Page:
Meteorologists said on Monday that a series of significant weather events during an unusual spring season created “never…before-seen” water levels in high mountain areas that resulted in destructive flooding around from Montana.
As authorities evacuated residents of Red Lodge and Yellowstone National Park closed its entrances due to extreme flooding, National Weather Service forecasters said major towns downstream are expected to experience peak flows from Monday evening.
In neighboring southwest Montana, Jim Brusda, chief meteorologist for the National Weather Service in Great Falls, says three contributing factors are causing rivers to rise rapidly.
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First, April and May, unusually cool for the season, kept snow accumulation in the mountains, and late spring snowstorms significantly worsened the snow accumulation.
Second, the temperature of the existing snowpack, measured by satellite, was 32 degrees due to the angle of the sun at this end of the year.
Third, Montana experienced several days of heavy precipitation at higher elevations.
The three factors combined, Brusda said, caused the snowpack to “fade away quickly instead of melting more gradually.”
“This is bringing the Gallatin River above (minor) flood stage as we speak near the town of Logan,” Brusda said Monday afternoon. “But we don’t expect major flooding on the Gallatin.”
Brusda forecast the Gallatin River flooding to last a few days, with conditions beginning to improve on Thursday.
Dan Borsum, senior forecaster at the Billings National Weather Service office, similarly described “really big” events that triggered flooding in south-central Montana watersheds: a snowstorm during the Memorial Day which has deposited moisture in the mountains and the recent series of rain events. which dropped 2 to 3 inches in some areas.
Much of the heavy rain and snow fell on the south side of the Absaroka-Beartooth region, Borsum said, but that moisture is flowing north and into watersheds like Paradise Valley and Clarks Fork from the Yellowstone River. Soda Butte Creek near Cooke City and Silvergate reported water levels of 4 feet above bridges there, Borsum said.
“You don’t normally think of floods that high in the mountains,” Borsum said. “…The levels that have been observed at these upstream locations have never been observed before.”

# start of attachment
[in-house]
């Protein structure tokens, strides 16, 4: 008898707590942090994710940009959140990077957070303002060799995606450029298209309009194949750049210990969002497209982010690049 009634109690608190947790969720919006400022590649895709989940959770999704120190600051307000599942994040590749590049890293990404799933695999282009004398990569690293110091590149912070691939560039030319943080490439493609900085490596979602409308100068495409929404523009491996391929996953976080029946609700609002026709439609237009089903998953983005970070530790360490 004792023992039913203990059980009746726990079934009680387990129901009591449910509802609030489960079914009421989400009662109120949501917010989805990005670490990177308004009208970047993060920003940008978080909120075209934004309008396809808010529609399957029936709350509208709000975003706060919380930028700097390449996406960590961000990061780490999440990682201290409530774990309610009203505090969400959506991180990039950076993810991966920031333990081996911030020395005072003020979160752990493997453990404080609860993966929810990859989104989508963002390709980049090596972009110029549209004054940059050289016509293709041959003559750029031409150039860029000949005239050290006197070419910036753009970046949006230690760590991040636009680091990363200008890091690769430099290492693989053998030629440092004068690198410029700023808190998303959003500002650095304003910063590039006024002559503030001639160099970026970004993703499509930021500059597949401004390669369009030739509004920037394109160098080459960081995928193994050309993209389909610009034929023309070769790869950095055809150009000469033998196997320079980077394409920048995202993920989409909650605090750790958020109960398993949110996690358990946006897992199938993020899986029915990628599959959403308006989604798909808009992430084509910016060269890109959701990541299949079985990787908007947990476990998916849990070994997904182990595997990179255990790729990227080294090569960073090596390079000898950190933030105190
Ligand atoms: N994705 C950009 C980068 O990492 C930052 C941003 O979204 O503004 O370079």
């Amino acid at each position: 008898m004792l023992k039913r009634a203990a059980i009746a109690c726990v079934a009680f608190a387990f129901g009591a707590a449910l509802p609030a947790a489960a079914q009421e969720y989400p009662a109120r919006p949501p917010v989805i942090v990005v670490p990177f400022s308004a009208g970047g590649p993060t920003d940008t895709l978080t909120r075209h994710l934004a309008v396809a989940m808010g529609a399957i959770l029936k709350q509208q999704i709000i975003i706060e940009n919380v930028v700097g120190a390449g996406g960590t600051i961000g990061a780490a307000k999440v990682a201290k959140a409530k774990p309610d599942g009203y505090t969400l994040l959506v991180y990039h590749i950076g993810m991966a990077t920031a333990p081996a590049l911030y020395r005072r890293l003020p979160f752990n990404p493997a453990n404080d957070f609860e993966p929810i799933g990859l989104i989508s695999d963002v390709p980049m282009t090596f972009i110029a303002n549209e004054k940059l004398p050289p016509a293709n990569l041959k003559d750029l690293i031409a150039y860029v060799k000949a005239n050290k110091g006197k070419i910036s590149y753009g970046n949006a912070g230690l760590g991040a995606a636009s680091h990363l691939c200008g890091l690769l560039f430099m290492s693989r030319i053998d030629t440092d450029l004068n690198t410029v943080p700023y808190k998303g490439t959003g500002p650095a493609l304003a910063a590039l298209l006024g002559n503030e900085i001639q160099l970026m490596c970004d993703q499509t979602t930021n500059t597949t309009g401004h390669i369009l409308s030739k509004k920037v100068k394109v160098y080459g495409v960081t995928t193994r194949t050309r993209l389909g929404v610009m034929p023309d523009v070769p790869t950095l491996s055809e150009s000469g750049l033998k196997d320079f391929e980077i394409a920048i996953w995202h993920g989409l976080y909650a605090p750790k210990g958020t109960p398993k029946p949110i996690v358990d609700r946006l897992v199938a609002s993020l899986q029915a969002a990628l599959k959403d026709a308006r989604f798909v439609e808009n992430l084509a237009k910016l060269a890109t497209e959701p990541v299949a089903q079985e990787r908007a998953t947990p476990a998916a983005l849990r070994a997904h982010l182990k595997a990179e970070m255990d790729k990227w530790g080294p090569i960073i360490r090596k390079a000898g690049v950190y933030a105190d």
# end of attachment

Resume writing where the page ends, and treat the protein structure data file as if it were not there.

Water levels peaked Monday afternoon in upper river regions in that part of the state, Borsum said. The next question is what’s going on with the towns downriver, including Livingston, Laurel, Columbus and Billings. According to Borsum, river levels are expected to peak in:
- Livingston by Monday evening;
- Columbus between 4 a.m. and 7 a.m. Tuesday;
- Laurel around noon on Tuesday; and
- Billing between 2 p.m. and 6 p.m. on Tuesday.
“Laurel and Billings, in particular, could see their high waters continue for longer periods,” Borsum said. “We’re still trying to get a sense of that.”
Looking ahead, temperatures in south-central Montana are expected to reach the 90 to 100 degree range in the coming days, with temperatures in the mountains hovering in the 70s, Borsum said. Monday’s temperatures had cooled enough to adequately slow snowmelt, he said, but when those highs arrive later this week, the melt will pick up speed again.
“It shouldn’t be as high as it has been,” Borsum said. “But with all the effort to fix the infrastructure, people should know that a ton of water is still about to go down in the area.”
Excess water in the Gallatin and the emergency release of water from the Hebgen Dam into the Madison River put the Missouri River near Toston under flood watch.
Hebgen Dam operators are releasing more water than usual as they attempt to limit pressure on the dam as crews work to repair parts of the dam that failed in November 2021. This water is heading towards Ennis, which is also in flood watch, before it reaches the Missouri River.
“The Toston area should only experience minor flooding for about a day or two,” Brusda said. “Flooding is expected to be confined to the edges of the Missouri River in this area.”
No flooding is expected further downstream as the Canyon Ferry Reservoir collects all runoff.
The Great Falls National Weather Service is monitoring the glacier region and the Rocky Mountain Front as up to 2 inches of rain are forecast to fall below 50.00 feet and 3 to 4 inches of snow above 6,000 feet at the over the next two days.
As long as high elevation precipitation falls as snow, as expected, flooding is expected to remain minor along the eastern front of the Northern Rockies. But if the precipitation falls in the form of rain, it could mean more severe flooding in this region.
Brusda urged people not to recreate on the rivers at this time as the rivers are “washing away” leftover debris from last year’s low waters.
“Anyone recreating on the river right now should know this is not a good situation,” Brusda said. “There is a lot of debris in the river and it is flowing too high and very fast.”